Of course, no offensive line is going to pitch a perfect game and Miami has a talented defensive front. The Hurricanes deserve credit, too. But as the Aggies head into SEC play, they’ll see deep, productive defensive fronts consistently, magnifying the need to clean things up.
Tight end availability and production
So far the Aggie tight ends have been banged up and, when available, largely quiet in the passing game.
Tight ends have been among the team’s top three pass catchers in each of Fisher’s four A&M seasons and have led the team in receiving yards twice and catches twice. Texas A&M put at least one tight end on the field for 91.8 percent of its snaps in the past three seasons, according to Pro Football Focus. Jalen Wydermyer, a two-time Mackey Award finalist and three-year starter, left for the NFL Draft after 2021.
Through three games in 2022, the Aggies are missing that strong over-the-middle presence tight ends typically provide.
True freshman Donovan Green, a four-star recruit, is the only tight end on the roster who has played in all three games. Senior Max Wright, who serves primarily in a blocking role, made his first season appearance Saturday after missing the first two games of the season with an injury. Jake Johnson, another four-star recruit, missed Saturday’s game with an injury. Freshman Theo Melin Öhrström, a four-star recruit from Sweden, has yet to see the field.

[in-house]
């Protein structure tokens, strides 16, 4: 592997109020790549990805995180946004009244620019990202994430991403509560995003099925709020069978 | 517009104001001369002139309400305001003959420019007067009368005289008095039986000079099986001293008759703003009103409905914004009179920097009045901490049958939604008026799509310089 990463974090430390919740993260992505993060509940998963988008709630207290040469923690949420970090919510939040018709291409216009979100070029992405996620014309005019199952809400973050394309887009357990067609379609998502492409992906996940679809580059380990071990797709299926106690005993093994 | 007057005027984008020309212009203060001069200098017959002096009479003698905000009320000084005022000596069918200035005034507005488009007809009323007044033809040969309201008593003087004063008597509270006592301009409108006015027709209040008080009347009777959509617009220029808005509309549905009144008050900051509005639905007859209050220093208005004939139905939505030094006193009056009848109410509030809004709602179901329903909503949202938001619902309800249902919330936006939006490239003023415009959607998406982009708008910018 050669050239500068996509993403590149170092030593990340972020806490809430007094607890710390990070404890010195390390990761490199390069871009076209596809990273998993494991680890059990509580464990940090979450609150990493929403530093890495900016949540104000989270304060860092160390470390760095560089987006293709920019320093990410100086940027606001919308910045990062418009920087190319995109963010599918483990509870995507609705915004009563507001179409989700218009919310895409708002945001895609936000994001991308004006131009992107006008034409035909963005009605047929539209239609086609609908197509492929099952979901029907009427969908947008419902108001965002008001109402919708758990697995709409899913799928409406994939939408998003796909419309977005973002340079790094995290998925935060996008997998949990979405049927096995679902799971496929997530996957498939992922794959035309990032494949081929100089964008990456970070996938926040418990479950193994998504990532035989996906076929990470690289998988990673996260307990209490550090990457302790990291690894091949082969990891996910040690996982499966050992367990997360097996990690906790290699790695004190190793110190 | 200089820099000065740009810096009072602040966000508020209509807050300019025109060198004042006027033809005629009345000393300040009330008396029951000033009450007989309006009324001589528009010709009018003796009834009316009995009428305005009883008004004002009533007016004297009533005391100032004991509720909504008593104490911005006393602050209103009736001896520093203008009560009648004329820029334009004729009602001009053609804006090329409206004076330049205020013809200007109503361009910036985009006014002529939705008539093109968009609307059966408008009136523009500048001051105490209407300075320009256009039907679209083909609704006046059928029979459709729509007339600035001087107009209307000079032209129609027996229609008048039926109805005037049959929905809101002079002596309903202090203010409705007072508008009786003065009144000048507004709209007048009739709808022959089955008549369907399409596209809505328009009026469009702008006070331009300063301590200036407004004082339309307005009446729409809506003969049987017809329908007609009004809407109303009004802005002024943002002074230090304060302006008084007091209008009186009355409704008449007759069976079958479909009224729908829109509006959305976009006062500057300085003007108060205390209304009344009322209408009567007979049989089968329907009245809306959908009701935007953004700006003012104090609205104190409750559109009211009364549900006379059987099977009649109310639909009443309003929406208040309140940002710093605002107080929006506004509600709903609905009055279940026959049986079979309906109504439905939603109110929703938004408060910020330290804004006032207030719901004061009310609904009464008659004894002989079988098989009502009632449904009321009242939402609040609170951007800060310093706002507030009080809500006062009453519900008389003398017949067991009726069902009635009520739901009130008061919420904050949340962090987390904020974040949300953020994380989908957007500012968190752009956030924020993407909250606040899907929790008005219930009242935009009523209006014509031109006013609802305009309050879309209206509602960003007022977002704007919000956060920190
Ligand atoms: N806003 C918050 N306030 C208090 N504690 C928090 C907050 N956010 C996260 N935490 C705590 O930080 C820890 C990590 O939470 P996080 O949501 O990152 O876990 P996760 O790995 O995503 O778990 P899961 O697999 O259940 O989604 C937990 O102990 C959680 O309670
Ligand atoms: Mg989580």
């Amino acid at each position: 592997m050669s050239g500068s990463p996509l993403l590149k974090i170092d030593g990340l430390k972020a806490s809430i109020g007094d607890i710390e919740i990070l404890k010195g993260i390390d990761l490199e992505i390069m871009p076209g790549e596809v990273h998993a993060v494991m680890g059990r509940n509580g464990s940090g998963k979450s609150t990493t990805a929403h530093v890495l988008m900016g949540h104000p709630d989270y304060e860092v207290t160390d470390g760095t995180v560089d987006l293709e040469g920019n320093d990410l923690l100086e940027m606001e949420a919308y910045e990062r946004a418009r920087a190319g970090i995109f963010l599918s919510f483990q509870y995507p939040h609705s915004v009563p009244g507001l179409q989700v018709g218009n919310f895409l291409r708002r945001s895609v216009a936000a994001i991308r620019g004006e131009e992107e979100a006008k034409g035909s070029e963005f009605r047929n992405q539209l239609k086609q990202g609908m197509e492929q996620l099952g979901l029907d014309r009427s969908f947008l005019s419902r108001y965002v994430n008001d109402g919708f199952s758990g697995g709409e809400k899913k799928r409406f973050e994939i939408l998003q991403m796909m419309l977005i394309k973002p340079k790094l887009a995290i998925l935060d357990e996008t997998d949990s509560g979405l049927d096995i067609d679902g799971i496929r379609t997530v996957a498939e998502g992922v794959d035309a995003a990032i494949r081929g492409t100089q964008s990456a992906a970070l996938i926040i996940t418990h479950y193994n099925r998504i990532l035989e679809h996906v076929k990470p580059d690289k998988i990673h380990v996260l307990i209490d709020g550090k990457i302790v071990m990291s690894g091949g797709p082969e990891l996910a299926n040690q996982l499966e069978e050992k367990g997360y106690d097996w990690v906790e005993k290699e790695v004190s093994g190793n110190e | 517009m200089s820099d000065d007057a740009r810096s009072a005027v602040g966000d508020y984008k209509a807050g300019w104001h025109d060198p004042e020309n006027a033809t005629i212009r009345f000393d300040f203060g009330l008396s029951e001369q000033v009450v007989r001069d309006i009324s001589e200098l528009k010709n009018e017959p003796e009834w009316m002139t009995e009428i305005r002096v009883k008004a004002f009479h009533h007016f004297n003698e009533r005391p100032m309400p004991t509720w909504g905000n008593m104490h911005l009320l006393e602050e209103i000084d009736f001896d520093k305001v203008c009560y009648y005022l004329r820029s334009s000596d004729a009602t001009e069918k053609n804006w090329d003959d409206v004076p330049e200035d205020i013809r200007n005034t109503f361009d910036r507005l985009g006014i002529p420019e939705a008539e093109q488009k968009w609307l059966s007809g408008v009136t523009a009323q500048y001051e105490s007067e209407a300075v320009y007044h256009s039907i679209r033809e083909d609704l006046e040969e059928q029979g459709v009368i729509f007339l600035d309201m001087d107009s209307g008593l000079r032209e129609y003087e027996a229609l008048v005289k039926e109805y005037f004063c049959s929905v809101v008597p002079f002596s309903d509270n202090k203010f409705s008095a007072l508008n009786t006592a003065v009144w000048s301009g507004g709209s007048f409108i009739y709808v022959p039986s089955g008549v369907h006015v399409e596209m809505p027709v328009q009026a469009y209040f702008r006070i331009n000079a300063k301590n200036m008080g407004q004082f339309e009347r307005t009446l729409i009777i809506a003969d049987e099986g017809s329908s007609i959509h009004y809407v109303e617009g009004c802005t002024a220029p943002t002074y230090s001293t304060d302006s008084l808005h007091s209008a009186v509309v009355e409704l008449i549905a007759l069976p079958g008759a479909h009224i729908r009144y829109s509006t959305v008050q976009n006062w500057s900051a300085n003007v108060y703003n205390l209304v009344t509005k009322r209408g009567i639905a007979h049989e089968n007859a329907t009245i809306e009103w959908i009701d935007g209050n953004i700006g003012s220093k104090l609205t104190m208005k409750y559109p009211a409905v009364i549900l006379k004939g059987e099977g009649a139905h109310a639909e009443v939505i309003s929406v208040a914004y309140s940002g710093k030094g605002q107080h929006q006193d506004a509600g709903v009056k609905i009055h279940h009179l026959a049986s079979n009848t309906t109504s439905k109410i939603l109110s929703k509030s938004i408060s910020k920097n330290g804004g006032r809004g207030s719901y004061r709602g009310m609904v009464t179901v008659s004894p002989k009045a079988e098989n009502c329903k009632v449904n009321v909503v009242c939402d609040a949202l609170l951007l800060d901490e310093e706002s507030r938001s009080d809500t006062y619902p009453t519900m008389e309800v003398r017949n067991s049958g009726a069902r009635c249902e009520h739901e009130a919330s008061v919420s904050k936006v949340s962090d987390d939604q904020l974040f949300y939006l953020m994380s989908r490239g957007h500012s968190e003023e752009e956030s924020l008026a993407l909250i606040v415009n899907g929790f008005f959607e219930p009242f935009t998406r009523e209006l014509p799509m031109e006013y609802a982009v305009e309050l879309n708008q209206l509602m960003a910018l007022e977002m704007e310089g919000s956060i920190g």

The result is a much less prevalent tight end presence: The Aggies have had at least one tight end on the field for 100 of 157 plays (63.7 percent) according to TruMedia. That’s a 28.1 percent drop from the past three years.
Even when they’ve been in the game, production is limited. Green caught one pass for 18 yards versus Miami, but it was the only time Johnson targeted him. Per TruMedia, A&M tight ends have been targeted just four percent of the time in the passing game this season, a nearly four-fold drop from recent years. From 2019 through 2021, Texas A&M targeted tight ends on 19.1 percent of pass attempts per PFF.